The Impeachment of the President
-After Johnson dismissed Secretary of War Stanton, he violated the Tenure of Office Act – Radicals in the House impeached him and sent to the case to the Senate for trial-Johnson was acquitted by the Senate
The South in Reconstruction
-Southern whites claimed that the established governments by Congress were corrupt-Black Southerners condemned Reconstructions – said that state governments failed toguarantee freedmen any rights of citizenship
The Reconstruction Governments
-Critics of the Southern whites who helped maintain Republican control called them“scalawags” – many of these whites were former Whigs who didn’t feel right as Democrats-Scalawags believed that the Republican Party would better serve their economic intereststhan the Democratic Party-White men from the North who served as Republican leaders in the South were referred toas “carpetbaggers” – most were veterans of Union army that looked at South as new frontier -Most numerous Republicans in the South were black freedmen – in several states, African-American voters held their own conventions – one was in Alabama in 1867 –wanted equality
-there were also positive accomplishments during the Reconstruction – one was education-However, southern education was being segregated into black and white school systems-Efforts to integrate the two failed – new Southern Democratic regimes abandoned efforts
Landownership and Tenancy
-Efforts to reform landownership in the South failed
-Sharecropping was when laborers worked for their own plots of land and paid their landlords with a share of their own crop
The Crop-Lien System
-During the postwar years, African Americans made significant economic progress-In the “crop-lien system”, farmers had to give storeowners or merchants a claim or lien ontheir crops as guarantee for the loans – farmers were often trapped in a cycle of debt-The crop-lien system generally led to a decline in the Southern agricultural economy
The African-Americans Family in Freedom
-During Reconstruction, many slaves tried to rebuild families and seek relatives-Within the black family, male and female roles came to resemble that within white families-However, this was hard to sustain because of economic necessity – required black women toengage in income-producing activities, such as working as domestic servants
The Grant Administration
-American voters in 1868 turned to Grant, the hero of the war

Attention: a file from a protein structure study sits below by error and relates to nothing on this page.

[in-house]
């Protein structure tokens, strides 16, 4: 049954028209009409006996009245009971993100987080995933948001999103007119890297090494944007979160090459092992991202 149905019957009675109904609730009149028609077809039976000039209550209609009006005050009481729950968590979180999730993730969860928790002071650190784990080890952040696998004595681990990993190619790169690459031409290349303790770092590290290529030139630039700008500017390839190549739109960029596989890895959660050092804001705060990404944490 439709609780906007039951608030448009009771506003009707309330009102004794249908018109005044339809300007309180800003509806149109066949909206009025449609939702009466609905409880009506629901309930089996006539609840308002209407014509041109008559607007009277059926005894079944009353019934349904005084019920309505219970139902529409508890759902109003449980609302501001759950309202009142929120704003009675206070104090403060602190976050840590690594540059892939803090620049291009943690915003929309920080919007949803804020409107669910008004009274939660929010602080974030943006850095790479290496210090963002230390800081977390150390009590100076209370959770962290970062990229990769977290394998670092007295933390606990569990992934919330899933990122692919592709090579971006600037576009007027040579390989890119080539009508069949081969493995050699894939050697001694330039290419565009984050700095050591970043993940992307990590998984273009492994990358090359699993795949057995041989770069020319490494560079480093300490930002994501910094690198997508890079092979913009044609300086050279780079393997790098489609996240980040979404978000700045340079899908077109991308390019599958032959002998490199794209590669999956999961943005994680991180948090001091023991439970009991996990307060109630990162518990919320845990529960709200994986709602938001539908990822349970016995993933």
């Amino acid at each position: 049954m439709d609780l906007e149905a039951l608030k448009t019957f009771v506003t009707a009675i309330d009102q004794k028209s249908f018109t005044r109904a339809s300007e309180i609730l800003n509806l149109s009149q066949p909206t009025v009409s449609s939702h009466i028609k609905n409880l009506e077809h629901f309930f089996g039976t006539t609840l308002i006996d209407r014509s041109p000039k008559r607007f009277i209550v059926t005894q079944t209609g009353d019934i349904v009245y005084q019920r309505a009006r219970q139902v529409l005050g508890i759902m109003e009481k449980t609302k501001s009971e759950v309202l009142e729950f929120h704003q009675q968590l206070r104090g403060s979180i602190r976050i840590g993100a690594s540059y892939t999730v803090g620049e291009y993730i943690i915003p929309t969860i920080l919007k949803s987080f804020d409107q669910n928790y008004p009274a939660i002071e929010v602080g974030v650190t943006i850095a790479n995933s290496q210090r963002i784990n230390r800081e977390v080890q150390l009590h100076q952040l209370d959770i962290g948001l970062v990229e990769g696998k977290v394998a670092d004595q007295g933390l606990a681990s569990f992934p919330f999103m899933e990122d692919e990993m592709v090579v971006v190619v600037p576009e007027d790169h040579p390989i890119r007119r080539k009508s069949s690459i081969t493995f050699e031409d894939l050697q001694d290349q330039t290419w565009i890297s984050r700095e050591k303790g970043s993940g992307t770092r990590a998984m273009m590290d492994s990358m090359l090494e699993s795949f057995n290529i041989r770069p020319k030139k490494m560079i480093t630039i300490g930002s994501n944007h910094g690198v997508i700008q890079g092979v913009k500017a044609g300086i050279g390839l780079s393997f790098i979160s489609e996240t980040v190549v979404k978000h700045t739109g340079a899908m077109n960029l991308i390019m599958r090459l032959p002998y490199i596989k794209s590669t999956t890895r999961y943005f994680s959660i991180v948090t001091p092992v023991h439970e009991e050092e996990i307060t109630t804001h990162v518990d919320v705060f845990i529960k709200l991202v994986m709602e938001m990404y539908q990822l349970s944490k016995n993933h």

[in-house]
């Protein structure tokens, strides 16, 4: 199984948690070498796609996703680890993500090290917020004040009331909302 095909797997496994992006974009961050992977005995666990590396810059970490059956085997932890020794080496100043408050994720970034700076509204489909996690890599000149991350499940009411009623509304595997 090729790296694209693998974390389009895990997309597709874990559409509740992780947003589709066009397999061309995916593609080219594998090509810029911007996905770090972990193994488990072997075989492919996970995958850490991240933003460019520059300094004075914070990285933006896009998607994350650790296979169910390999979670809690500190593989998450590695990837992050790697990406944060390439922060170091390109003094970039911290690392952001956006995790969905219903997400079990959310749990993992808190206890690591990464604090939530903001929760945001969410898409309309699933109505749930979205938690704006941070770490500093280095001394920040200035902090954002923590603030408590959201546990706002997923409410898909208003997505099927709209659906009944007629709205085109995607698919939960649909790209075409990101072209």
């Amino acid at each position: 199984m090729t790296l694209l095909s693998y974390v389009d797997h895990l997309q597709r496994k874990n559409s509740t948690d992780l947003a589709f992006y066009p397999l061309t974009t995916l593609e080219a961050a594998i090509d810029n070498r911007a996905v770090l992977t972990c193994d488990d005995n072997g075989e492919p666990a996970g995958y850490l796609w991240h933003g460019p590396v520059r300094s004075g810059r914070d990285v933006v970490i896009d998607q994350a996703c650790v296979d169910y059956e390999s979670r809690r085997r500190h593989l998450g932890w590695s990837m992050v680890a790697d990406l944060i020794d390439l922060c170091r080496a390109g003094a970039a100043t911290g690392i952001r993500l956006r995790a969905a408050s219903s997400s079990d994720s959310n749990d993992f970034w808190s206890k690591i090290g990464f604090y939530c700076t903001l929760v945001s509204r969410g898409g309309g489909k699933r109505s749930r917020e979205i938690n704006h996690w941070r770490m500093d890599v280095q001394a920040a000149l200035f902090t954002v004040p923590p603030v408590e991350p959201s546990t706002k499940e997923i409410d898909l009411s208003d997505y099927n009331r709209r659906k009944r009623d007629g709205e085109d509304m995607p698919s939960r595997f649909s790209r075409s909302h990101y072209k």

The Soldier President
-Grant accepted the Republican nomination because he believed Republican Reconstructionwas more popular in the North-Democrats nominated former governor of New York Horatio Seymour -Grant’s performance was ineffectual and clumsy – no political experience – used the spoilssystem very blatantly – some Republicans suspected corruption in Grant administration-At the end of Grant’s first term, a part of the party, Liberal Republicans, opposed“Grantism”-In 1872, left the party and nominated Horace Greeley for president – Democrats nominatehim as well, hoping that an alliance would help them defeat Grant-However, Grant still won a substantial victory
The Grant Scandals
-During the 1872 campaign, the first of many scandals came to light in Grant’sadministration – the heads Credit Mobilier, a construction company that helped build thePacific Railroad, and Union Pacific stockholders, steered large fraudulent contracts to their construction company – to prevent investigations, directors had given Credit Mobilier stock to key members of Congress-Congress investigated, revealing that some highly placed Republicans had accepted stock 
The Greenback Question
-the Panic of 1873, the worst one yet, began with the failure of banking firm Jay Cook andCompany – invested too heavily in postwar railroad building-Resulted in formation of the National Greenback Party – failed to gain widespread support but kept the money issue alive
Republican Diplomacy
-the Johnson and Grant administrations had great success in foreign affairs because of their Secretary in States William H. Seward and Hamilton Fish-Seward was an expansionist – bought Alaska from Russia, despite criticism from many whoconsidered Alaska a frozen wasteland – called it “Seward’s Folly”-Seward also carried out America’s annexation of the tiny Midway Islands west of Hawaii-Hamilton Fish had to deal with resolving controversy about England breaking neutrality byallowing English shipyards to build ships for the Confederacy – Americans demanded thatEngland pay for the damage that these vessels had caused – known as “the